Dry gas shales, such as the Haynesville in Louisiana, the Fayetteville in Arkansas and the Barnett in Texas, remained the largest producing shales in 2011. However, the fastest growing production was found in the liquids-rich shale basins, such as the Marcellus Shale, the report said (see NGI, April 16). Production in the Marcellus doubled to nearly 6 Bcf/d by the end of 2011, while production in the Eagle Ford Shale in South Texas grew 64% to 3 Bcf/d over the same period, the highest growth of any shale.
In 2011, the price of natural gas fell from the mid-$4/MMBtu level at the start of the year to less than $3/MMBtu by December. Prices are now under $2/MMBtu. "The most recent Nymex forward curve for natural gas shows that the market anticipates that prices at Henry Hub will remain under $4/MMBtu through 2014," OE staff said.
All pricing points declined last year. The report estimated that average gas spot prices across the nation fell by approximately 7%. This winter was the warmest in 60 years, and the Northeast, which usually sees the highest winter prices, saw no sustained price spikes, it said.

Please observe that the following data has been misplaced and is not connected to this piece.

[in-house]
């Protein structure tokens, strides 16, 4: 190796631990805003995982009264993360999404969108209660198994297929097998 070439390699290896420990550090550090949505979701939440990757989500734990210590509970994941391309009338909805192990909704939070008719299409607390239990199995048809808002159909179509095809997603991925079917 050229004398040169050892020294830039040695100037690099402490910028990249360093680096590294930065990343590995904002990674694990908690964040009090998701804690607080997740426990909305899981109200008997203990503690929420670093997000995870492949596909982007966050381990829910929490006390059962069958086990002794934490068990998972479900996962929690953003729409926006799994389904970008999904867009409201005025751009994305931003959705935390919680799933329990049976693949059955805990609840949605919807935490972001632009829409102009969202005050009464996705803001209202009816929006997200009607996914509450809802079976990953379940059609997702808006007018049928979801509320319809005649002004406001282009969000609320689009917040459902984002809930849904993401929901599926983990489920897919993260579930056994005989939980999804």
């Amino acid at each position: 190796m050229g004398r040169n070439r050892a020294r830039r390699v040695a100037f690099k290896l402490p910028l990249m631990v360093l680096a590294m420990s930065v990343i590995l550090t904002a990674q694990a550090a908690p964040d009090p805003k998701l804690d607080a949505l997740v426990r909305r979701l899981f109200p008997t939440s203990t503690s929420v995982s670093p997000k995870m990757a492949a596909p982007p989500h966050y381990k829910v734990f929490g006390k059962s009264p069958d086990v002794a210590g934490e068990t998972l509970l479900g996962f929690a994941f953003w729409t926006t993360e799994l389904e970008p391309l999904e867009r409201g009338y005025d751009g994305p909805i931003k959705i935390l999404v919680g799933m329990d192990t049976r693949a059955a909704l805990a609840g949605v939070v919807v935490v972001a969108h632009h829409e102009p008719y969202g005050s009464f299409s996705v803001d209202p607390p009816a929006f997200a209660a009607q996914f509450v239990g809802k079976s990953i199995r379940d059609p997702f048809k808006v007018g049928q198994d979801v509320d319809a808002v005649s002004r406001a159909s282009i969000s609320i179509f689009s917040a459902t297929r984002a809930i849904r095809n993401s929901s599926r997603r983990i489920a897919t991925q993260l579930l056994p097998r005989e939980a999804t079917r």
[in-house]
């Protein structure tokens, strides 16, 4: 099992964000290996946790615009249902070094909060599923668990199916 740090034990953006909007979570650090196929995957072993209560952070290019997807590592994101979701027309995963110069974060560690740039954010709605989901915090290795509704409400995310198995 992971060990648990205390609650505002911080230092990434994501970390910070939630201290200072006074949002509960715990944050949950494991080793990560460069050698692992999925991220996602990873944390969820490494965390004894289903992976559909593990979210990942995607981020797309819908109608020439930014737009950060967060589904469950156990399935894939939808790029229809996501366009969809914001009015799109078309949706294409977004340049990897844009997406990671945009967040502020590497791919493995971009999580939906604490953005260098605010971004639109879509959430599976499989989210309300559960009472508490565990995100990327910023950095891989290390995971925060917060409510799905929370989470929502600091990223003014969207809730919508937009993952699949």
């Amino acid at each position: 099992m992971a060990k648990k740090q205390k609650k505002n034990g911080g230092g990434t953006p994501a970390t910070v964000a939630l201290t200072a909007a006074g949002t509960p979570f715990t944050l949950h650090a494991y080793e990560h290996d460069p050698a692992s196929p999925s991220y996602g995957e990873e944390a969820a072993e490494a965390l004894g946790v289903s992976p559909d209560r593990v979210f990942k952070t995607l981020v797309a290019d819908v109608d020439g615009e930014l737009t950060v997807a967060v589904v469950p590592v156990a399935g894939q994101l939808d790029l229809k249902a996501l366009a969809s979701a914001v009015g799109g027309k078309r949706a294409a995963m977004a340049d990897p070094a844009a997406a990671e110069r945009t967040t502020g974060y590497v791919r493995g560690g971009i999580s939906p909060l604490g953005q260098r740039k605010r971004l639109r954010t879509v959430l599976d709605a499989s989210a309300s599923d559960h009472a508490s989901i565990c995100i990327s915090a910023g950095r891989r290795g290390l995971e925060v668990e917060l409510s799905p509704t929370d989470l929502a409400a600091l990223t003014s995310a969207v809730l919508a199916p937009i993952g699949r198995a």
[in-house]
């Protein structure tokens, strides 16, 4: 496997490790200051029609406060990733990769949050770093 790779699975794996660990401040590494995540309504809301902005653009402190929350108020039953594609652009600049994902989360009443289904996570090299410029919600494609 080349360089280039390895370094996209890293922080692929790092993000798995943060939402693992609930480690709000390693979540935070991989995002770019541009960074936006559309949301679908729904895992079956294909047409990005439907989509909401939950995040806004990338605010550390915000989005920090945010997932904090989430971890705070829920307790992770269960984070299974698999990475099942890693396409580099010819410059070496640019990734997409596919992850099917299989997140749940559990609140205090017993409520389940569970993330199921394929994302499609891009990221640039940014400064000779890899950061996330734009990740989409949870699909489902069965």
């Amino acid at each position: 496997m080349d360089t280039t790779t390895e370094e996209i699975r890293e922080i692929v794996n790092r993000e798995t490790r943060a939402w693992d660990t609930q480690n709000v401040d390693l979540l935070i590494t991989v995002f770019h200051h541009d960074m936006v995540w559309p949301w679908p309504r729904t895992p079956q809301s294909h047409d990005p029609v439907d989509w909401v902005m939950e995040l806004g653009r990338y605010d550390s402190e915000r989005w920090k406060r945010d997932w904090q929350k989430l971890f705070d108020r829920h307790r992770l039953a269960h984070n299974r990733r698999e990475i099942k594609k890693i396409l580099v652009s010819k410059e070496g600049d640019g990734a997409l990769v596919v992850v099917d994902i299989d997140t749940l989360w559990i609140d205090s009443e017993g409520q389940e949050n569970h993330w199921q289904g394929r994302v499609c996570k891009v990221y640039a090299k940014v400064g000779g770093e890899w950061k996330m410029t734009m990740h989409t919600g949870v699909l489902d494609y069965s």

"New pipelines completed during 2011 linked growing supply sources to markets and contributed to shrinking regional price differences. In some cases the market price of natural gas between regions declined to less than variable transportation costs...We have also seen a decline in the seasonal difference between winter and summer natural gas prices," the report said.
In addition to impacting prices, shale development is affecting gas flows on traditional long-haul pipelines. "For example, we saw Rockies natural gas flows to the Northeast on Rockies Express Pipeline (REX) decline more than 40% since early November 2010, from 1.7 Bcf/d to 1 Bcf/d. The decline was so severe that S&P [Standard & Poor's] reduced REX's credit rating [see NGI, Feb. 6]."